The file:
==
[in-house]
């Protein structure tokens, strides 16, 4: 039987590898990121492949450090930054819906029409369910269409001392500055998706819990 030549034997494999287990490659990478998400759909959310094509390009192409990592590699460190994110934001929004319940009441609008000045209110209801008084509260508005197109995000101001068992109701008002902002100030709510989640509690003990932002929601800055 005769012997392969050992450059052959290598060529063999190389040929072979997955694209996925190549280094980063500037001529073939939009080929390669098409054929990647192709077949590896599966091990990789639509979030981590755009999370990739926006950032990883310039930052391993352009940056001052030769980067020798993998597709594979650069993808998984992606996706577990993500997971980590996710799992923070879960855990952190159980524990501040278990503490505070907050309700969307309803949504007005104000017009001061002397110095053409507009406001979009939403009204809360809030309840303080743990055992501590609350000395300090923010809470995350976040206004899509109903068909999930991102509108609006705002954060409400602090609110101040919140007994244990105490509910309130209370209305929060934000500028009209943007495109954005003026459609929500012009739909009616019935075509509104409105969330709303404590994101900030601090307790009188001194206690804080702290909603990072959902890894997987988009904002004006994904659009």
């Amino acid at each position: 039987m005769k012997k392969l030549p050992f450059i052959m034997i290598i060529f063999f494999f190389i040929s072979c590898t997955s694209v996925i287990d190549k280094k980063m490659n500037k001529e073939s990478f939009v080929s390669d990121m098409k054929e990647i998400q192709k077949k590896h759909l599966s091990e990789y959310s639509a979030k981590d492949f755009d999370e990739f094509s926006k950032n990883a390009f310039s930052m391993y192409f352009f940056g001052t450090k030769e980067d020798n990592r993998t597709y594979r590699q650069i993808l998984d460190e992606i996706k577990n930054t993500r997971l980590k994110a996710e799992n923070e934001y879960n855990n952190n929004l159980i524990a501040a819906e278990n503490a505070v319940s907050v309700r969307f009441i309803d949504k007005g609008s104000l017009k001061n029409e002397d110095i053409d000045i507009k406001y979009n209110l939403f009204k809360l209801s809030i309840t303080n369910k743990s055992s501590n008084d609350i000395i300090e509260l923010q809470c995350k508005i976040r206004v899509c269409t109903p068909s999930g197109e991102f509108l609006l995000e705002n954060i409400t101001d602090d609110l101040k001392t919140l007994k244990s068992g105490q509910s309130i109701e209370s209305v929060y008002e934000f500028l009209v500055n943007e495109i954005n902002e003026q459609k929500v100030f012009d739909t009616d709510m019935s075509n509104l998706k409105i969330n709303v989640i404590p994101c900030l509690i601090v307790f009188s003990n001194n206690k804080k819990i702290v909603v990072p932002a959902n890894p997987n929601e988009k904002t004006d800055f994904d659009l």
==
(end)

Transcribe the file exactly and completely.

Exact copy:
[in-house]
């Protein structure tokens, strides 16, 4: 039987590898990121492949450090930054819906029409369910269409001392500055998706819990 030549034997494999287990490659990478998400759909959310094509390009192409990592590699460190994110934001929004319940009441609008000045209110209801008084509260508005197109995000101001068992109701008002902002100030709510989640509690003990932002929601800055 005769012997392969050992450059052959290598060529063999190389040929072979997955694209996925190549280094980063500037001529073939939009080929390669098409054929990647192709077949590896599966091990990789639509979030981590755009999370990739926006950032990883310039930052391993352009940056001052030769980067020798993998597709594979650069993808998984992606996706577990993500997971980590996710799992923070879960855990952190159980524990501040278990503490505070907050309700969307309803949504007005104000017009001061002397110095053409507009406001979009939403009204809360809030309840303080743990055992501590609350000395300090923010809470995350976040206004899509109903068909999930991102509108609006705002954060409400602090609110101040919140007994244990105490509910309130209370209305929060934000500028009209943007495109954005003026459609929500012009739909009616019935075509509104409105969330709303404590994101900030601090307790009188001194206690804080702290909603990072959902890894997987988009904002004006994904659009």
């Amino acid at each position: 039987m005769k012997k392969l030549p050992f450059i052959m034997i290598i060529f063999f494999f190389i040929s072979c590898t997955s694209v996925i287990d190549k280094k980063m490659n500037k001529e073939s990478f939009v080929s390669d990121m098409k054929e990647i998400q192709k077949k590896h759909l599966s091990e990789y959310s639509a979030k981590d492949f755009d999370e990739f094509s926006k950032n990883a390009f310039s930052m391993y192409f352009f940056g001052t450090k030769e980067d020798n990592r993998t597709y594979r590699q650069i993808l998984d460190e992606i996706k577990n930054t993500r997971l980590k994110a996710e799992n923070e934001y879960n855990n952190n929004l159980i524990a501040a819906e278990n503490a505070v319940s907050v309700r969307f009441i309803d949504k007005g609008s104000l017009k001061n029409e002397d110095i053409d000045i507009k406001y979009n209110l939403f009204k809360l209801s809030i309840t303080n369910k743990s055992s501590n008084d609350i000395i300090e509260l923010q809470c995350k508005i976040r206004v899509c269409t109903p068909s999930g197109e991102f509108l609006l995000e705002n954060i409400t101001d602090d609110l101040k001392t919140l007994k244990s068992g105490q509910s309130i109701e209370s209305v929060y008002e934000f500028l009209v500055n943007e495109i954005n902002e003026q459609k929500v100030f012009d739909t009616d709510m019935s075509n509104l998706k409105i969330n709303v989640i404590p994101c900030l509690i601090v307790f009188s003990n001194n206690k804080k819990i702290v909603v990072p932002a959902n890894p997987n929601e988009k904002t004006d800055f994904d659009l």